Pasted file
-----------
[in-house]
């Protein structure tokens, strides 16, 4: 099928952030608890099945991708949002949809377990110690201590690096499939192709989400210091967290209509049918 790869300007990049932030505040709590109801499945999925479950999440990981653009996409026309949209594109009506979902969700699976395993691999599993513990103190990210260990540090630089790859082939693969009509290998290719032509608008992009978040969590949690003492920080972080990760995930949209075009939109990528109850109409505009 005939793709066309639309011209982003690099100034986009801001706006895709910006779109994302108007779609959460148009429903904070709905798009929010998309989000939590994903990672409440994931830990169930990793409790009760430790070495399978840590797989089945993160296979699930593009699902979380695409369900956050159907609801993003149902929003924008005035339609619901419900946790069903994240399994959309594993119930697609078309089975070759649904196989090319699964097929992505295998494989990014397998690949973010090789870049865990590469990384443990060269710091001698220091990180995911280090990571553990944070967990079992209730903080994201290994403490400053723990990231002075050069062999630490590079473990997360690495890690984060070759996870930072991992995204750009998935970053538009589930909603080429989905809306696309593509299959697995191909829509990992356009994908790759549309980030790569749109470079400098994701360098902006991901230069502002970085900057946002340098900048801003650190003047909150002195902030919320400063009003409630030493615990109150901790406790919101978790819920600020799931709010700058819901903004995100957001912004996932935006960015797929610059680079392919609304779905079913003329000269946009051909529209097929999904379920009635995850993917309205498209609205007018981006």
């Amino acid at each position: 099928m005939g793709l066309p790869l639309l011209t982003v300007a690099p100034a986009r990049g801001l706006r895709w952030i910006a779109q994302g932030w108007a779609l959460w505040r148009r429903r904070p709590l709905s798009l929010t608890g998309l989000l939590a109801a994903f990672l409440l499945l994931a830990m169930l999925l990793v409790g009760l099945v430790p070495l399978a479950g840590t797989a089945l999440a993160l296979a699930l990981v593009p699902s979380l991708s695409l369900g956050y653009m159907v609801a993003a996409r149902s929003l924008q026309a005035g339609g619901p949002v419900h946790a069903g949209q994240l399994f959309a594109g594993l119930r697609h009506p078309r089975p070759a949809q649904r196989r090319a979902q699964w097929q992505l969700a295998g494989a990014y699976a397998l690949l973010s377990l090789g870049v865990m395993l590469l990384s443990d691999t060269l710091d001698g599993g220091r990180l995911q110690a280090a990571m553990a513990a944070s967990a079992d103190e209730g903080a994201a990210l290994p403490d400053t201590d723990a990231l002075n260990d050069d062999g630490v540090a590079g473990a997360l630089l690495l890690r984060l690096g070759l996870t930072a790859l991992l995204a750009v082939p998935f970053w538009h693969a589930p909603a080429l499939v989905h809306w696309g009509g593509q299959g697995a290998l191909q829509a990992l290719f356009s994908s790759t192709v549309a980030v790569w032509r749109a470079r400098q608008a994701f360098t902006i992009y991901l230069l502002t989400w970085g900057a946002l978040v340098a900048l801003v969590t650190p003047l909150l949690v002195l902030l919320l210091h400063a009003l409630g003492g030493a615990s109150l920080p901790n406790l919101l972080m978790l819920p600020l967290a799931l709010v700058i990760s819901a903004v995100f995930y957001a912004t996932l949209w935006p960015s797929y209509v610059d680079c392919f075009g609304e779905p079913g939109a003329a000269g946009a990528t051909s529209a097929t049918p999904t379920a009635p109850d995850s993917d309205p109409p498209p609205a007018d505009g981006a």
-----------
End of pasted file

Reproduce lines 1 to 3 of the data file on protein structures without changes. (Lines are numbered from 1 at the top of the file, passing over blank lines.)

[in-house]
């Protein structure tokens, strides 16, 4: 099928952030608890099945991708949002949809377990110690201590690096499939192709989400210091967290209509049918 790869300007990049932030505040709590109801499945999925479950999440990981653009996409026309949209594109009506979902969700699976395993691999599993513990103190990210260990540090630089790859082939693969009509290998290719032509608008992009978040969590949690003492920080972080990760995930949209075009939109990528109850109409505009 005939793709066309639309011209982003690099100034986009801001706006895709910006779109994302108007779609959460148009429903904070709905798009929010998309989000939590994903990672409440994931830990169930990793409790009760430790070495399978840590797989089945993160296979699930593009699902979380695409369900956050159907609801993003149902929003924008005035339609619901419900946790069903994240399994959309594993119930697609078309089975070759649904196989090319699964097929992505295998494989990014397998690949973010090789870049865990590469990384443990060269710091001698220091990180995911280090990571553990944070967990079992209730903080994201290994403490400053723990990231002075050069062999630490590079473990997360690495890690984060070759996870930072991992995204750009998935970053538009589930909603080429989905809306696309593509299959697995191909829509990992356009994908790759549309980030790569749109470079400098994701360098902006991901230069502002970085900057946002340098900048801003650190003047909150002195902030919320400063009003409630030493615990109150901790406790919101978790819920600020799931709010700058819901903004995100957001912004996932935006960015797929610059680079392919609304779905079913003329000269946009051909529209097929999904379920009635995850993917309205498209609205007018981006």
């Amino acid at each position: 099928m005939g793709l066309p790869l639309l011209t982003v300007a690099p100034a986009r990049g801001l706006r895709w952030i910006a779109q994302g932030w108007a779609l959460w505040r148009r429903r904070p709590l709905s798009l929010t608890g998309l989000l939590a109801a994903f990672l409440l499945l994931a830990m169930l999925l990793v409790g009760l099945v430790p070495l399978a479950g840590t797989a089945l999440a993160l296979a699930l990981v593009p699902s979380l991708s695409l369900g956050y653009m159907v609801a993003a996409r149902s929003l924008q026309a005035g339609g619901p949002v419900h946790a069903g949209q994240l399994f959309a594109g594993l119930r697609h009506p078309r089975p070759a949809q649904r196989r090319a979902q699964w097929q992505l969700a295998g494989a990014y699976a397998l690949l973010s377990l090789g870049v865990m395993l590469l990384s443990d691999t060269l710091d001698g599993g220091r990180l995911q110690a280090a990571m553990a513990a944070s967990a079992d103190e209730g903080a994201a990210l290994p403490d400053t201590d723990a990231l002075n260990d050069d062999g630490v540090a590079g473990a997360l630089l690495l890690r984060l690096g070759l996870t930072a790859l991992l995204a750009v082939p998935f970053w538009h693969a589930p909603a080429l499939v989905h809306w696309g009509g593509q299959g697995a290998l191909q829509a990992l290719f356009s994908s790759t192709v549309a980030v790569w032509r749109a470079r400098q608008a994701f360098t902006i992009y991901l230069l502002t989400w970085g900057a946002l978040v340098a900048l801003v969590t650190p003047l909150l949690v002195l902030l919320l210091h400063a009003l409630g003492g030493a615990s109150l920080p901790n406790l919101l972080m978790l819920p600020l967290a799931l709010v700058i990760s819901a903004v995100f995930y957001a912004t996932l949209w935006p960015s797929y209509v610059d680079c392919f075009g609304e779905p079913g939109a003329a000269g946009a990528t051909s529209a097929t049918p999904t379920a009635p109850d995850s993917d309205p109409p498209p609205a007018d505009g981006a």